While there weren’t a lot of tax changes that affected individual tax returns for 2011, many taxpayers saw changes on the forms they prepare to report their income. Schedules C, D, E and F were revised to report income that will be coming from the new 1099Ks. Because of confusion about what should be reported on the 1099Ks and how that information is to be calculated, the IRS didn’t require 1099K info to be reported on 2011 returns. Congress also repealed the extensive 1099MISC reporting that businesses and rentals were supposed to begin issuing. Now the American Institute of CPSs (AICPA) is asking the IRS to delay matching basis information on 2011 1099Bs against the amount reported on taxpayer’s tax returns. The AICPA is citing confusion by brokers and taxpayers on basis calculation and requesting better standardization of formatting. The new rules for 1099B reporting and the creation of the 1099K as well as the general tightening of the reporting requirements for any Form 1099 were made to reduce the Tax Gap.
The Tax Gap is the difference between the tax that taxpayers should pay and what they really pay on time. It includes both individual and business returns and the gross tax gap estimated to be about $450 billion dollars for 2006. (Calculating the Tax Gap requires extensive audits and information from other sources and isn’t done every year.) Of the gross tax gap, $65 billion will get paid leaving a net tax gap of $385 billion.
While there are a variety of factors contributing to it, the IRS breaks the Tax Gap into three broad issues. The first issue is tax money not received because the taxpayer didn’t file their return. For 2006, the IRS estimated that $28 billion in tax money was lost because taxpayers and estates didn’t file (and pay) their tax return. The second issue is underpayment of tax. These are returns that have been filed but the balance due wasn’t paid on time. This Gap for individuals was about $36 billion in 2006. The major factor contributing to the Tax Gap is underreporting of income on filed returns. This is estimated to be about $376 billion for 2006.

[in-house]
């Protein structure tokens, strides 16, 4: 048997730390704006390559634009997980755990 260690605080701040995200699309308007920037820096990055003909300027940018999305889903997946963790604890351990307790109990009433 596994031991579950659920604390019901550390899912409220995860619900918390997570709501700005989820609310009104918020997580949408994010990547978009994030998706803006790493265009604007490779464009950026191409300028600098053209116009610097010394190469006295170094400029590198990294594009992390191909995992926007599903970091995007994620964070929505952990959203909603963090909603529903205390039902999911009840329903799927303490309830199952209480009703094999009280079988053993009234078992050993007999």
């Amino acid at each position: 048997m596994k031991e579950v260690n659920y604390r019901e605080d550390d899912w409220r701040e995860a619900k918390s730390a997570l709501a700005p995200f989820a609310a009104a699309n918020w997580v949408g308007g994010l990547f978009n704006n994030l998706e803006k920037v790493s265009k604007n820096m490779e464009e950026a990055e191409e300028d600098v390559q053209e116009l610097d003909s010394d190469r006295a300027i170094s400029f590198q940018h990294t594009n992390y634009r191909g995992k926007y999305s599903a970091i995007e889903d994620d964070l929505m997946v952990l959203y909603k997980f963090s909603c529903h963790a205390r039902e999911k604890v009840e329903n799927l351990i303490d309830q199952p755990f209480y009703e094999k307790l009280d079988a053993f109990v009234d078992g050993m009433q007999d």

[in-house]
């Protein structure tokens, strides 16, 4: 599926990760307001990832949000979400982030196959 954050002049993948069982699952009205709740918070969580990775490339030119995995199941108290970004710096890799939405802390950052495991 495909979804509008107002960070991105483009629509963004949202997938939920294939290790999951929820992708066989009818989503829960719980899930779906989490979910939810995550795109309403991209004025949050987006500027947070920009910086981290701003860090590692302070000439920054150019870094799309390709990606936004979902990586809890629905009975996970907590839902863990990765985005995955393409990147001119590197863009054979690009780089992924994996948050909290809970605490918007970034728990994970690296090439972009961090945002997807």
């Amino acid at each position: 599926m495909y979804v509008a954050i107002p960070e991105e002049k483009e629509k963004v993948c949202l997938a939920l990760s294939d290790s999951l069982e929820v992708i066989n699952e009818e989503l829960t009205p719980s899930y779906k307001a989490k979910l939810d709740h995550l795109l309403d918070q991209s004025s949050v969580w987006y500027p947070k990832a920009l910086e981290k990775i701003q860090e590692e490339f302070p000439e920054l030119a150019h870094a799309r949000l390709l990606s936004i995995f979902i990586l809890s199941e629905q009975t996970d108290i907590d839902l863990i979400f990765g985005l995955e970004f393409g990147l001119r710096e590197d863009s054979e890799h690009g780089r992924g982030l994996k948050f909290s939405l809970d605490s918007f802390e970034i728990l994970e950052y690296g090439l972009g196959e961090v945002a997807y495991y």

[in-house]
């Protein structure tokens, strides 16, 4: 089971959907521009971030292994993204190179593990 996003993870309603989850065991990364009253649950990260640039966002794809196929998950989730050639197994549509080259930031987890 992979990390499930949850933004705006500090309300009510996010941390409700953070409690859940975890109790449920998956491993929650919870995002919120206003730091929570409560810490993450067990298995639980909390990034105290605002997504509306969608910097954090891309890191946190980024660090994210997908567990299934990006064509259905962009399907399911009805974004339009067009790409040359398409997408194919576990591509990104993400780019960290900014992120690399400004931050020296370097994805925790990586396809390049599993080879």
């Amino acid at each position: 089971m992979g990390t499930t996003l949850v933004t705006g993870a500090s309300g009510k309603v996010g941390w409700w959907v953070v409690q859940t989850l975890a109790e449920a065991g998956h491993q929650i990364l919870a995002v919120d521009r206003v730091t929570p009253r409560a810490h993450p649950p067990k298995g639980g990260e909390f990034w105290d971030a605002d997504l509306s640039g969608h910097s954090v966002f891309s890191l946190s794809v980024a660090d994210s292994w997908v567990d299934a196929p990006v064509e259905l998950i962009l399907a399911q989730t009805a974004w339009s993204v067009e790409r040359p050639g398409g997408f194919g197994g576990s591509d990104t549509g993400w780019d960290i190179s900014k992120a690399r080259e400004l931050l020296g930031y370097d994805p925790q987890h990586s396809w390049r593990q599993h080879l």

Who’s responsible for the Tax Gap? The IRS has discovered that it’s the individual taxpayer. Of the total Tax Gap, 66% is because of individual tax returns. That percentage rises to 80% when underreporting is separated out from non-filing and not paying. While there are shortfalls in employment, corporate and excise taxes, the big problem is caused on individual returns. Underreported income includes business income reported on the Schedules C, E and F, non-business income from wages and investments, and offsets to income and tax through deductions and credits.
Currently, the IRS matches the information from tax returns to what has been reported by information returns like W-2s and 1099s. Where they can do that, underreporting income is easier to catch and prevent. A taxpayer may “forget” to report wages from one of their W-2s but she’ll get a letter in a year to 18 months wanting any extra tax caused by the missing income. And I bet she won’t “forget” again.
That is why the changes to the 2011 forms. Congress has created new income reporting laws. The IRS can use these 1099a to match to tax return info and hopefully, reduce the tax gap. Unfortunately, these programs have been delayed (or a delay in matching is requested) for now. The IRS has also increased the penalties for late and non-filing of required 1099s. While the more expanded 1099 reporting requirements for businesses have been repealed, I expect to see cleaned up versions in the future. With luck, better income matching will mean more taxes paid and less chance for tax increases to offset the Gap.